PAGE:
Armchair Peregrinations

October 11, 1998

Season of mists and mellow fruitfulness
Close bosom friend of the maturing sun

So begin the first lines of Keats' poem "To Autumn", and one that I've returned to over the years. This weekend in Charleston has seemed very much like Fall, cool and windy, and, today, a perfectly blue sky, the likes of which we haven't seen in a while.

On the beach yesterday, the outward trappings showed summer still holding sway -- people sunning, surfers surfing, waders and swimmers taking advantage of our prolonged summer. But sitting on the beach with a book, I felt that slight, ever so subtle coolness, even though it was still only about 3:30. I think Autumn is here. I'm glad. I even bought a flannel shirt later that afternoon, one of my signposts of the season each year.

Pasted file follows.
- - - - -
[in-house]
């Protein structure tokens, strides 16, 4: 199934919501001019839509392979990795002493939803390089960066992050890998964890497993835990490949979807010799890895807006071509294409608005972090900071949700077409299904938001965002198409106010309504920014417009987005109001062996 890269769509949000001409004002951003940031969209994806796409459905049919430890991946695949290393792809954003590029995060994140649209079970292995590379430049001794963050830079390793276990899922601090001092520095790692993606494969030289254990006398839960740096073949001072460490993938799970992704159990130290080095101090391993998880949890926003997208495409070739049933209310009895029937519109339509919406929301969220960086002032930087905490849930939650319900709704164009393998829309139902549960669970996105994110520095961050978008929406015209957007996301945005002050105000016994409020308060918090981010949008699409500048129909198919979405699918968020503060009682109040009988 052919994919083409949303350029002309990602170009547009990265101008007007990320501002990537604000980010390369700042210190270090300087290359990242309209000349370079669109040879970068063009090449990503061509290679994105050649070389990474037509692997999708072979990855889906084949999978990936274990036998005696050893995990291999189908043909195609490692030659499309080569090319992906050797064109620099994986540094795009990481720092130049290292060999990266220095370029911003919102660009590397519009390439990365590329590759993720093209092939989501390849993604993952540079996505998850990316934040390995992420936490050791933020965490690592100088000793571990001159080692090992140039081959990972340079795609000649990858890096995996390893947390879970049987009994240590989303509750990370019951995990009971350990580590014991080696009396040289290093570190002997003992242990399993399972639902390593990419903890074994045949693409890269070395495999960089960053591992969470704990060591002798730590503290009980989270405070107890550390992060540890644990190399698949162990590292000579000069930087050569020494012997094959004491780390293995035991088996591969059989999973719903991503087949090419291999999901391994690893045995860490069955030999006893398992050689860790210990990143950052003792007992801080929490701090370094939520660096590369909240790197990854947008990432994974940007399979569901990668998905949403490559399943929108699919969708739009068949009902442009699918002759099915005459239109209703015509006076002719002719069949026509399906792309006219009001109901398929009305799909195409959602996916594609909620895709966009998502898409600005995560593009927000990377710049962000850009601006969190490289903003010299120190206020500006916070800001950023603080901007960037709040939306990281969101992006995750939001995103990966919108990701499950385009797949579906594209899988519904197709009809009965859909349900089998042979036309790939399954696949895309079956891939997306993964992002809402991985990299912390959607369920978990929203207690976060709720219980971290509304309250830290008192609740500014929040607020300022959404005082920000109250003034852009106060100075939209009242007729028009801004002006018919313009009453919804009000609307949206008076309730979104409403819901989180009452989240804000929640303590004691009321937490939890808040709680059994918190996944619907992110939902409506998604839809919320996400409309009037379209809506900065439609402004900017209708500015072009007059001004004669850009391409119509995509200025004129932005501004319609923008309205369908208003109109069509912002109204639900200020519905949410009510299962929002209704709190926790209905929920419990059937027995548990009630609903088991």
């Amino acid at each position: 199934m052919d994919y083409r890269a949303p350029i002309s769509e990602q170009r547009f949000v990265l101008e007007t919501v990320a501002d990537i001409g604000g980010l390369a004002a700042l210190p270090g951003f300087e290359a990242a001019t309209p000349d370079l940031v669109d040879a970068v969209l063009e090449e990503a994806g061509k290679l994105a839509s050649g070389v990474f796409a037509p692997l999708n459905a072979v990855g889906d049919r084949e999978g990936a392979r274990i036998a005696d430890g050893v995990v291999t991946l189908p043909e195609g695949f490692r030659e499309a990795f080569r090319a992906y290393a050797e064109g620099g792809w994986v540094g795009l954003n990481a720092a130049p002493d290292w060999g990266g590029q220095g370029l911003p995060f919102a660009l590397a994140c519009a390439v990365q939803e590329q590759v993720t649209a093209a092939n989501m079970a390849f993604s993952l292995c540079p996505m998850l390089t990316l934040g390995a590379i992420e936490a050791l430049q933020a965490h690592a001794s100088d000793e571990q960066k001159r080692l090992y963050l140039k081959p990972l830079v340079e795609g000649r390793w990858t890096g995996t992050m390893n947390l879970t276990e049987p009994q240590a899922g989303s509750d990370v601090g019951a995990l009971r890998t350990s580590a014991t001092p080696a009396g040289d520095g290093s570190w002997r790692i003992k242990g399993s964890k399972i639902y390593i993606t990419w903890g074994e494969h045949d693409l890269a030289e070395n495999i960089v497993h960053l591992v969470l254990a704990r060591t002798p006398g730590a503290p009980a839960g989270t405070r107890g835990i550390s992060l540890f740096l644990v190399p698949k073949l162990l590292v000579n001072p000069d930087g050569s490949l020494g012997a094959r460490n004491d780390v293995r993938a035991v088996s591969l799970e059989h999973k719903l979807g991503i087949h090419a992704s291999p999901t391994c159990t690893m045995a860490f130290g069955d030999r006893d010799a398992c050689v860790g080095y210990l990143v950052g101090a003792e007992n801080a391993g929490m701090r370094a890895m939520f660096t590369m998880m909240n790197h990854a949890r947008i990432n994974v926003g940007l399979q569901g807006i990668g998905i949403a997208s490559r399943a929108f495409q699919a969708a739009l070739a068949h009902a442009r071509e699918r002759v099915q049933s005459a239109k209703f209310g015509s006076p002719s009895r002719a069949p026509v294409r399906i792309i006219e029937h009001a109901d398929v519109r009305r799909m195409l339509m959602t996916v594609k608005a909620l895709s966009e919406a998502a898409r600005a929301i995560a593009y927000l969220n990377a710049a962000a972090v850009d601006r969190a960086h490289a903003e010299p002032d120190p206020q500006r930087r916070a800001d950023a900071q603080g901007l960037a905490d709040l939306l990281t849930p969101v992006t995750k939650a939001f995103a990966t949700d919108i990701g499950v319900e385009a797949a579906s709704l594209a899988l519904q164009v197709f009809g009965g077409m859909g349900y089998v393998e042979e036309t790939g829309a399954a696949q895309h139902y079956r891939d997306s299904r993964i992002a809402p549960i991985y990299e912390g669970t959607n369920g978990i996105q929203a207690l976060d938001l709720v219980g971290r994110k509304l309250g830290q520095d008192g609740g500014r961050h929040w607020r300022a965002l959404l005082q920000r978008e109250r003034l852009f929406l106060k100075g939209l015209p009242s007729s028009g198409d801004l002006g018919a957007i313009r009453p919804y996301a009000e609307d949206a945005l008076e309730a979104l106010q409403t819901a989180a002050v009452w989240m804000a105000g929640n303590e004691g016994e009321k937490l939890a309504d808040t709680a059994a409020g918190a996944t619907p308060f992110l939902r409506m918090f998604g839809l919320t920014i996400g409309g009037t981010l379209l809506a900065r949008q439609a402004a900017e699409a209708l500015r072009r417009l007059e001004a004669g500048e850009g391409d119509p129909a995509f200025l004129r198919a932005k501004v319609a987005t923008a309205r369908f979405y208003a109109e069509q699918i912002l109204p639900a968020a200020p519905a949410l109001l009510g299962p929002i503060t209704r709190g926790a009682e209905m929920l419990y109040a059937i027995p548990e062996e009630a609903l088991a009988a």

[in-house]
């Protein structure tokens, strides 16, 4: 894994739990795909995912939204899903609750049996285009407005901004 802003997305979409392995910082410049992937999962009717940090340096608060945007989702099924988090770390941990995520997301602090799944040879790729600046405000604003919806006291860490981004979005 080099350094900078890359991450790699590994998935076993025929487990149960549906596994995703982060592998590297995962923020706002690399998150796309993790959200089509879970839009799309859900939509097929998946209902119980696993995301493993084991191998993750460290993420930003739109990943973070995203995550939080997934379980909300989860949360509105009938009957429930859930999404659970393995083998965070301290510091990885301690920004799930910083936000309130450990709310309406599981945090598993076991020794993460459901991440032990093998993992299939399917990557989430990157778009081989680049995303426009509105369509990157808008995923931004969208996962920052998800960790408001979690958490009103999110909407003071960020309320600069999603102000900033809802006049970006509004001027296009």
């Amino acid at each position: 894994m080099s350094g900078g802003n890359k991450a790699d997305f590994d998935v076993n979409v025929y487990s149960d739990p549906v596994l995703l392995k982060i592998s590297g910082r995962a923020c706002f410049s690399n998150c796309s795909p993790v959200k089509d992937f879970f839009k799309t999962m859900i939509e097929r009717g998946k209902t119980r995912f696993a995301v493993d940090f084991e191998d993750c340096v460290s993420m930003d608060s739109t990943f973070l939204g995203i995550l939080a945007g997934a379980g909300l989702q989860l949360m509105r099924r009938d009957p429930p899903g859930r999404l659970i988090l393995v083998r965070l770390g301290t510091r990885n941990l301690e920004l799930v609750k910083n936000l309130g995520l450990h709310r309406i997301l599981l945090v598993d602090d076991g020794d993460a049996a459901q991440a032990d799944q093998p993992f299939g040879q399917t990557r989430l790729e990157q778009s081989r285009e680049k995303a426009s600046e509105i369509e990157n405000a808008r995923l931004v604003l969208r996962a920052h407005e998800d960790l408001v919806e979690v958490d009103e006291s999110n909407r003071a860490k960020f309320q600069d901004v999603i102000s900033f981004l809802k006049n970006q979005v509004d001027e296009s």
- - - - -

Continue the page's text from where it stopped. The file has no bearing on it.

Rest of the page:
Here are other signposts and memories of autumn:

-- the smell of burning leaves in the air, nowadays, mostly in the country because of city ordinances banning outdoor burning. Yes, you can see people raking leaves into piles and burning them. The astringent and wonderful smell brings such a flood of instant associations that I only wish I could be there in that yard, crunching leaves underfoot, maybe even jumping in a big pile of them like when I was a kid

-- the yellow blooms of cassia here in Charleston

-- Acorns

-- Windy weather

-- the State Fair and Coastal Carolina Fair

-- dry, cool weather and the ability to walk with energy and some gusto after the exhausting heat and humidity of the Southern summer just past

-- an emptying of the beaches so that I'm almost the only one out there at times

-- leaves changing to yellows and browns (no gold, flame-red, or orange hues here)

-- shorter days and the end of carefree trips to the beach after work

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